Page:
Parkers overall rating: 4.5 out of 5 4.5

There’s only one engine for this car, but thanks to its 5-litre supercharged V8 petrol engine and its 542bhp output, Land Rover Range Rover Sport SVR performance is nothing short of staggering.

Depress the throttle fully and you’re treated to a searing bark from the active exhaust, a two stage system with electronically controlled valves. With a 5mm larger diameter than the standard Land Rover Range Rover Sport Supercharged’s exhaust this system opens its valves around 3,000rpm for maximum noise, though this is augmented by a symposer which filters induction noise into the cabin. Those who’re keen to fly under the radar can choose to run in a quiet(er) mode at any time, though the hilarious crackling, popping and banging from the exhaust tips on the overrun induce such a grin it’s worth leaving alone.

Alongside the crackling exhaust pipes is a cracking set of stats, the near 2.3-tonne Land Rover Range Rover Sport SVR accelerating from 0-62mph in just 4.7 seconds. Thanks to its four-wheel drive, which can send all of its torque to the front or rear axle depending on the conditions and requirements, grip is incredible and the SVR rockets off the line – especially with the specially developed 22-inch Continental SportContact 5 tyres. Given a long enough runway, or deserted stretch of Autobahn the SVR will crack 162mph before its limiter cuts in.

And it feels just as fast as those figures suggest, the nose raising slightly, reminiscent of a powerful speedboat planing up through open water, towards the horizon and the SVR punches towards it. It never feels anything but composed and controlled though, even if the addictive acceleration may feel slightly at odds with the Land Rover Range Rover Sport SVR’s SUV make-up.

It’s not just the engine, with 40bhp and 56Nm more than the standard Supercharged car’s unit, that has come under scrutiny though – the gearbox has received some tweaks too. For a start it’s set up to handle more torque in its lower gears and the eight individual ratios are closely stacked. A new fuel cut off system means upshifts are around 50 percent faster and the shifts certainly feel fast.

Despite their stacking they feel well-spread too, with a relaxed cruise eminently possible, and eight-speed gearbox monitors driver inputs and vehicle forces – along with gradient severity – before choosing one of 25 programmes to adapt. Around corners the ‘box uses Corner Recognition to ensure it remains in one gear all the way round a bend so as not to upset the car’s cornering attitude. Same goes for overtaking, when the car will maintain a lower gear for greater acceleration.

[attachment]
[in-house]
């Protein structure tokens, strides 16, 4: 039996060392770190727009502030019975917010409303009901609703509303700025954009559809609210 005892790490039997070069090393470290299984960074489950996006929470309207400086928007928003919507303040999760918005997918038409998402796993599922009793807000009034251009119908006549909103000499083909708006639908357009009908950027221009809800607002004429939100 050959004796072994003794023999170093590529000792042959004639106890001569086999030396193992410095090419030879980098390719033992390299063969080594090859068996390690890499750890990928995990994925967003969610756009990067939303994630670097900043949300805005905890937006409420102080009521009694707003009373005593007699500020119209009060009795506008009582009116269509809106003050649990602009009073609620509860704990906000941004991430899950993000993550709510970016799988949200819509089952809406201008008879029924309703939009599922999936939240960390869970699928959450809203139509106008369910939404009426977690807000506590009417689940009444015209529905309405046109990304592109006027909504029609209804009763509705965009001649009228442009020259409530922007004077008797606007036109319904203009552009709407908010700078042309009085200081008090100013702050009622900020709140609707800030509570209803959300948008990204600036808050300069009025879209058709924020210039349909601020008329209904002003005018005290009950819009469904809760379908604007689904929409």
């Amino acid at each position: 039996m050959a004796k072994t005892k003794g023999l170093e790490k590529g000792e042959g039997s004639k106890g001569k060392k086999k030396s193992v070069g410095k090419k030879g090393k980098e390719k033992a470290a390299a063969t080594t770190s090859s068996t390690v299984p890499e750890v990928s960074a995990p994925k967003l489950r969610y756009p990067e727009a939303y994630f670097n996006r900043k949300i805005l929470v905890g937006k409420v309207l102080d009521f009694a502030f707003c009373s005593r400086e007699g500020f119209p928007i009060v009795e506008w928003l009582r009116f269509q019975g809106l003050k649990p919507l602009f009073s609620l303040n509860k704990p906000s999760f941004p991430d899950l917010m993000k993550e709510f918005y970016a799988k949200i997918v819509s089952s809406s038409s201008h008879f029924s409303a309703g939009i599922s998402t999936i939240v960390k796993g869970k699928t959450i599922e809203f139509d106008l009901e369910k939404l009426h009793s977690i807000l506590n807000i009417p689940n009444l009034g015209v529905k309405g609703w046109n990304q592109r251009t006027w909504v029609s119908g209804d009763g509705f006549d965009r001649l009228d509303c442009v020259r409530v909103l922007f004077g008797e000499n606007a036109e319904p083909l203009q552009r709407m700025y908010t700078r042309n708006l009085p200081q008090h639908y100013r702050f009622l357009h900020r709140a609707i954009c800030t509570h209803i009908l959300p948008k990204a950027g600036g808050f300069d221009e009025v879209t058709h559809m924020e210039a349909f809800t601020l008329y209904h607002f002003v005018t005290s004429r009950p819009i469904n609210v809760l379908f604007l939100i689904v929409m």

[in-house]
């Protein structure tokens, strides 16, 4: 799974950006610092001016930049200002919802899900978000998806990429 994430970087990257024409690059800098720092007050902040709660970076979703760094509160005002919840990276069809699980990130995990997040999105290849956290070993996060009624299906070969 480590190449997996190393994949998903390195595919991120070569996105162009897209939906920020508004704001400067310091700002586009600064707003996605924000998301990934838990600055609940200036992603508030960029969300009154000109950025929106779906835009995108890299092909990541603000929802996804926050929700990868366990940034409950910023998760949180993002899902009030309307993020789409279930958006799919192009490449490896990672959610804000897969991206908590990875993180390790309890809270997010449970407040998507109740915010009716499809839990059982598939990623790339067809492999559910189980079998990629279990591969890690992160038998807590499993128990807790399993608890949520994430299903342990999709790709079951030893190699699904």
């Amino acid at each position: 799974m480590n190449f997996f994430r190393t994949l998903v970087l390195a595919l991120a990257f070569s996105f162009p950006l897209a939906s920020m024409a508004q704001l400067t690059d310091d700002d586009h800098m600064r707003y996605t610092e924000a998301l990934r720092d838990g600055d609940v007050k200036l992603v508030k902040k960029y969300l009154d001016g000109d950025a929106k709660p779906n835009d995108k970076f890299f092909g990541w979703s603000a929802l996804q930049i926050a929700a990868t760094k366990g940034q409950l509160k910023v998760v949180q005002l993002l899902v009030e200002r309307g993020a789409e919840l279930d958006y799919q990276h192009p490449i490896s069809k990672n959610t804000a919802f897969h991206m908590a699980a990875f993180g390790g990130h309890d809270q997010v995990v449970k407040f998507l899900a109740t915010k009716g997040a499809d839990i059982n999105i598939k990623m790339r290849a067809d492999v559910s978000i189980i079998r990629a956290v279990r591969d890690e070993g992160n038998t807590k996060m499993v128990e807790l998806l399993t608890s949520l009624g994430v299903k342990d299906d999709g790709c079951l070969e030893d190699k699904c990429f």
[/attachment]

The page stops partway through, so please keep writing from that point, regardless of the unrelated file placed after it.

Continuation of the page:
Drill down into it and the stats about the SVR are rather revealing – for a start it weighs over 2.3 tonnes. When you consider the best sports cars weigh around half that, you have to question whether extra power can really make up for that extra mass. But the firm spent around 14,000 miles at the legendary Nurburgring and 38,000 miles completing high-speed testing at the Nardo facility in Italy to ensure it could.

And on first impressions the answer looks to be yes; there’s no doubt this Land Rover Range Rover Sport SVR fulfils its brief of being the most focused Land Rover Range Rover Sport so far. Road or track it showcases serious grip levels and an uncanny resistance to roll, pitch and dive, and even the most cynical should be tickled by its ability to ford rivers one moment and clip apexes the next.

Underneath the tweaked body the suspension and chassis elements haven’t escaped attention from SVO’s engineers either, and the rear subframe bushes have been beefed up (by 20 percent), the suspension’s air springs uprated and the dampers optimised for agility rather than comfort or off-road scrambling.

Officially that’s helped result in a peak cornering g-force increased from the standard car’s 1.1g to the SVR’s 1.3g. The continuously variable dampers monitor the vehicle’s movements and the demands being made of it 500 times a second, plus driver’s can choose from settings on the move at the touch of a button.

Active Roll Control (ARC) replaces traditional anti-roll bars and uses hydraulic pump actuators, adapting to body accelerations up to 1,000 times a second, to work against the lateral movement of the axle at every corner and keep the Land Rover Range Rover Sport SVR flat through bends. Choose dynamic mode and its resistance to unwanted body movement is even greater.

The Electric Power Assisted Steering (EPAS) is a variable-ratio speed-sensitive system, but despite the added weight at higher speeds it always feels too light and lacking in feel and feedback. In fact this is one of the car’s most obvious failings, as you’ll struggle to really tell what the front wheels are doing, with little information coming back through the column to your digits wrapped round the wheel.

It’s a feeling not helped by the car adopting such a flat cornering attitude, the SVR lacking the forewarning through body movement that it’s about to relinquish grip around a corner. With the safety systems left to their own devices the flicker of the stability control light is noticeable – certainly the Porsche Cayenne may feel like it moves around more, but conversely it also squats down at the rear, grips, and accelerates away with more feedback and involvement for the driver.